Released on 20 October 2016.

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An Extraordinary True Story of Two Brothers and a Mother's Love

3.46 based on 1996 ratings & 418 reviews on


In Truevine, Virginia, in 1899 everyone the Muse brothers knew was either a former slave, or a child or grandchild of slaves.

George and Willie Muse were just six and nine years old, but they worked the fields from dawn to dark. Until a white man offered them candy and stole them away to become circus freaks. For the next twenty-eight years, their distraught mother struggled to get them back. But were they really kidnapped? And how did their mother, a barely literate black woman in the segregated South, manage to bring them home? And why, after coming home, would they want to go back to the circus?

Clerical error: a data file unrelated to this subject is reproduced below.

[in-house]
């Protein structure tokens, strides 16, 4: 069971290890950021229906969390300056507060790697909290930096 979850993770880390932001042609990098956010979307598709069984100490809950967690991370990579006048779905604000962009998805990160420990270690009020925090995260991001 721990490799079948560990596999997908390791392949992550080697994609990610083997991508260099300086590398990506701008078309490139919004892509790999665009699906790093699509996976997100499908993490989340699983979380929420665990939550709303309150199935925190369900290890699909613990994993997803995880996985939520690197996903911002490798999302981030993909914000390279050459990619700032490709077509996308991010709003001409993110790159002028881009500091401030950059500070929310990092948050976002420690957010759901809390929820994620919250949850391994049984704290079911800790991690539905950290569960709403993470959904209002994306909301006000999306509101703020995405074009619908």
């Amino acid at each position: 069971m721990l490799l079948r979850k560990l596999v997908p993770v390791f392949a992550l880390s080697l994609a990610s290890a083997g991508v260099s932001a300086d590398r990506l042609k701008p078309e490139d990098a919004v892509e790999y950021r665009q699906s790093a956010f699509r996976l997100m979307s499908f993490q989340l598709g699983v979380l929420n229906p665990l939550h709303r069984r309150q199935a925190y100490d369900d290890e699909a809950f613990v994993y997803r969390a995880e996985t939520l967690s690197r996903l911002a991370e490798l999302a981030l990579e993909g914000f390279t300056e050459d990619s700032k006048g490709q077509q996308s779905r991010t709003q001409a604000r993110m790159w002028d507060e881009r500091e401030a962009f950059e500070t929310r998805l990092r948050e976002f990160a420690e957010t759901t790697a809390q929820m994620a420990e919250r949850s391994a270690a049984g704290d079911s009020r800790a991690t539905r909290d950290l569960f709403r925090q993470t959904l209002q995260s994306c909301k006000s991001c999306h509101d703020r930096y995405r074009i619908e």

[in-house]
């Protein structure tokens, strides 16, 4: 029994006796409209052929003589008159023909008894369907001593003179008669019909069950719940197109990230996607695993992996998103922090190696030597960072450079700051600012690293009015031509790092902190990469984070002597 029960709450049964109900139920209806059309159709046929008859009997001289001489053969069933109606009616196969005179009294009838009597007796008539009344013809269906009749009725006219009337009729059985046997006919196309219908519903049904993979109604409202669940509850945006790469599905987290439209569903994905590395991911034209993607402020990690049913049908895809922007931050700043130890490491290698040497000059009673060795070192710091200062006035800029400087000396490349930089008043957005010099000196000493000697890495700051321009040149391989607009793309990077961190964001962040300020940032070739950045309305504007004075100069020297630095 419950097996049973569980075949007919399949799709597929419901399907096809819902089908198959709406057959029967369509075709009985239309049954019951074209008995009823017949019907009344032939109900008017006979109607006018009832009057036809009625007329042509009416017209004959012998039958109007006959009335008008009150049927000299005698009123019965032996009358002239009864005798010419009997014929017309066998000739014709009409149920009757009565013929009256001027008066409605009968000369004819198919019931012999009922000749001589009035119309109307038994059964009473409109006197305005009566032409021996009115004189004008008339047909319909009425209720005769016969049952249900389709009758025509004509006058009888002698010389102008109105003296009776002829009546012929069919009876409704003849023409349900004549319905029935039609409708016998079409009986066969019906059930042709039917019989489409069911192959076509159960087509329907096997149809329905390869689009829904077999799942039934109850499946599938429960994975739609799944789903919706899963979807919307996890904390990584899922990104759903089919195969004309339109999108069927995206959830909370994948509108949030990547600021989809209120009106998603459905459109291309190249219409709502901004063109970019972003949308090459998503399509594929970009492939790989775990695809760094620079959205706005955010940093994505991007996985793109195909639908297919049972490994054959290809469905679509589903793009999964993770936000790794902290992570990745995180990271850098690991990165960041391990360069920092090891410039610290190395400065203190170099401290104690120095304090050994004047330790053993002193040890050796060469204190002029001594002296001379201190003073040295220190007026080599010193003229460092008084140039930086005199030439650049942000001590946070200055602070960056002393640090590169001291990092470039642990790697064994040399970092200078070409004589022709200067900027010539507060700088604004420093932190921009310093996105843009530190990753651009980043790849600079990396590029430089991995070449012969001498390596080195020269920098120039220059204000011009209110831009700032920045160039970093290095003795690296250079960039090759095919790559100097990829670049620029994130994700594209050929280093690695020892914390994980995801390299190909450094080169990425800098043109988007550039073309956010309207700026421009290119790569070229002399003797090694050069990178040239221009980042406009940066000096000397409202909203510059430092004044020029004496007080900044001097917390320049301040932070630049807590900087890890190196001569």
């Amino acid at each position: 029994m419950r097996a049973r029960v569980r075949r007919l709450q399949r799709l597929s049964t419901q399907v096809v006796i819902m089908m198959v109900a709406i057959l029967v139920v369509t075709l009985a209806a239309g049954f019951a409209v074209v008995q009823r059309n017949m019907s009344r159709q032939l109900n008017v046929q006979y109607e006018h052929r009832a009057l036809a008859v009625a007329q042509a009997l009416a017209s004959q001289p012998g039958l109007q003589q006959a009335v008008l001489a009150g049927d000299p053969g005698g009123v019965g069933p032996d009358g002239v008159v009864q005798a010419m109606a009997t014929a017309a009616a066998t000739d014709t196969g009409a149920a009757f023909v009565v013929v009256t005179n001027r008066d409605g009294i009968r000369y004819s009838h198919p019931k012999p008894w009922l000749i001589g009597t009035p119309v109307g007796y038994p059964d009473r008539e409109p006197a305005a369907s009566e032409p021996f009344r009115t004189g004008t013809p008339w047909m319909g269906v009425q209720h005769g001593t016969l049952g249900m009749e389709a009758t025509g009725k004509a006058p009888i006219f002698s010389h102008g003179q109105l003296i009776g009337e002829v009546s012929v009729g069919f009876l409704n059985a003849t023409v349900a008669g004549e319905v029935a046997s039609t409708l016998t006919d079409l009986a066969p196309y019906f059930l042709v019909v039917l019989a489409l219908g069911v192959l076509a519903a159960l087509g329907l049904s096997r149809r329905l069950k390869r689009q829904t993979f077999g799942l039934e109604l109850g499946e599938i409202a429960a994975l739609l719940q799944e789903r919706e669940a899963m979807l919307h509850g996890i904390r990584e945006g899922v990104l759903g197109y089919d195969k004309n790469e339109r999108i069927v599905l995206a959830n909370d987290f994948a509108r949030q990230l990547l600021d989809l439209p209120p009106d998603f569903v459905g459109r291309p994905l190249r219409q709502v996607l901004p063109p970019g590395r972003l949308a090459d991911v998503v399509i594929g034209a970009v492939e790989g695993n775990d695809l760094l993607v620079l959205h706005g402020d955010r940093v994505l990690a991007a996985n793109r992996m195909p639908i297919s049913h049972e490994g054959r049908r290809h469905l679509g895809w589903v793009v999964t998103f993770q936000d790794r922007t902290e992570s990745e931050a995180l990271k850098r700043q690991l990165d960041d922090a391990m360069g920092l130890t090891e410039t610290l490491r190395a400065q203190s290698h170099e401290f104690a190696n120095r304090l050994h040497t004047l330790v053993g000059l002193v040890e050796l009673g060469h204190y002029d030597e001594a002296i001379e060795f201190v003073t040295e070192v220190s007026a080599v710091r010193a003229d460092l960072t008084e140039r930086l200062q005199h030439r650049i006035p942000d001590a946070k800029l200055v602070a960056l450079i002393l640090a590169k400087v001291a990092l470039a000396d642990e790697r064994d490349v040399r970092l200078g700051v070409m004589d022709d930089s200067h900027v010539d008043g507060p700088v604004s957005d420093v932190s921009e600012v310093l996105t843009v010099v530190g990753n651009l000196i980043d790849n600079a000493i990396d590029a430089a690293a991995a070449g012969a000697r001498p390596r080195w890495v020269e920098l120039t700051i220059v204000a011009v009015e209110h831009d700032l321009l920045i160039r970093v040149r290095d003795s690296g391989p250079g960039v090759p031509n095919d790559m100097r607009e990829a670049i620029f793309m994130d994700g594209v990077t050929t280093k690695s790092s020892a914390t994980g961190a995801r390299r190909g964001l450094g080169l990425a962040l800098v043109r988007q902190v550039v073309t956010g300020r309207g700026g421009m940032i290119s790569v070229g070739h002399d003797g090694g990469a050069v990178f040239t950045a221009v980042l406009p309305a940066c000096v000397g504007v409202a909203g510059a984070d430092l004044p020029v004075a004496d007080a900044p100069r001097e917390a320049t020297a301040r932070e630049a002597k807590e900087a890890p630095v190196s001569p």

In Truevine, bestselling author Beth Macy reveals for the first time what really happened to the Muse brothers. It is an unforgettable story of cruelty and exploitation, but also of loyalty, determination and love.

In the media

Macy is a gifted storyteller and a dogged researcher and readers will be riveted by Harriet Muse's struggle to find her sons.
New York Times
As compelling as Rebecca Skloot's The Immortal Life of Henrietta Lacks . . . both are absolutely stunning examples of narrative nonfiction at its best . . . Certain to be among the most memorable books of the year.
A sturdy, passionate, and penetrating narrative. This first-rate journey into human trafficking, slavery, and familial bonding is an engrossing example of spirited, determined reportage